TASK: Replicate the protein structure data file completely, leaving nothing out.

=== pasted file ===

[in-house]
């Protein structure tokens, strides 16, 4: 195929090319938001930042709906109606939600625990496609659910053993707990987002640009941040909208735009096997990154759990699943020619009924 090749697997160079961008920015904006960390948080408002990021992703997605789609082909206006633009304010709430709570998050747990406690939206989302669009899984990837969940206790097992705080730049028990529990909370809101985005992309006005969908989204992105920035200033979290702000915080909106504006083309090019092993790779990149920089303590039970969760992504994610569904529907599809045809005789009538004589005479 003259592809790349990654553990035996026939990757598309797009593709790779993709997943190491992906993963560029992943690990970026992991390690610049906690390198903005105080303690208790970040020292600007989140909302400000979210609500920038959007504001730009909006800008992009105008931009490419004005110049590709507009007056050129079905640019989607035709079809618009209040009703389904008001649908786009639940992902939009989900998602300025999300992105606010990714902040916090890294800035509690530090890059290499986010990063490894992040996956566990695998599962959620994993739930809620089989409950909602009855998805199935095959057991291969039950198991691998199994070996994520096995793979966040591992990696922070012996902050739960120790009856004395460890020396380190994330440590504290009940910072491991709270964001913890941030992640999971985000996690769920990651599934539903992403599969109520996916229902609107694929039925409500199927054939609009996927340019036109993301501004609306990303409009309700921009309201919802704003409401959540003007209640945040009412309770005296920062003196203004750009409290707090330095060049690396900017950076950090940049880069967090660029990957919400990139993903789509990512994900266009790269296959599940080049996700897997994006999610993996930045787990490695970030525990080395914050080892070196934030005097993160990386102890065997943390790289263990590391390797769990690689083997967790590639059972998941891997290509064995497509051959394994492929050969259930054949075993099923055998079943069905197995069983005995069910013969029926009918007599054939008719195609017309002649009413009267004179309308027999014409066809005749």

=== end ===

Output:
[in-house]
């Protein structure tokens, strides 16, 4: 195929090319938001930042709906109606939600625990496609659910053993707990987002640009941040909208735009096997990154759990699943020619009924 090749697997160079961008920015904006960390948080408002990021992703997605789609082909206006633009304010709430709570998050747990406690939206989302669009899984990837969940206790097992705080730049028990529990909370809101985005992309006005969908989204992105920035200033979290702000915080909106504006083309090019092993790779990149920089303590039970969760992504994610569904529907599809045809005789009538004589005479 003259592809790349990654553990035996026939990757598309797009593709790779993709997943190491992906993963560029992943690990970026992991390690610049906690390198903005105080303690208790970040020292600007989140909302400000979210609500920038959007504001730009909006800008992009105008931009490419004005110049590709507009007056050129079905640019989607035709079809618009209040009703389904008001649908786009639940992902939009989900998602300025999300992105606010990714902040916090890294800035509690530090890059290499986010990063490894992040996956566990695998599962959620994993739930809620089989409950909602009855998805199935095959057991291969039950198991691998199994070996994520096995793979966040591992990696922070012996902050739960120790009856004395460890020396380190994330440590504290009940910072491991709270964001913890941030992640999971985000996690769920990651599934539903992403599969109520996916229902609107694929039925409500199927054939609009996927340019036109993301501004609306990303409009309700921009309201919802704003409401959540003007209640945040009412309770005296920062003196203004750009409290707090330095060049690396900017950076950090940049880069967090660029990957919400990139993903789509990512994900266009790269296959599940080049996700897997994006999610993996930045787990490695970030525990080395914050080892070196934030005097993160990386102890065997943390790289263990590391390797769990690689083997967790590639059972998941891997290509064995497509051959394994492929050969259930054949075993099923055998079943069905197995069983005995069910013969029926009918007599054939008719195609017309002649009413009267004179309308027999014409066809005749």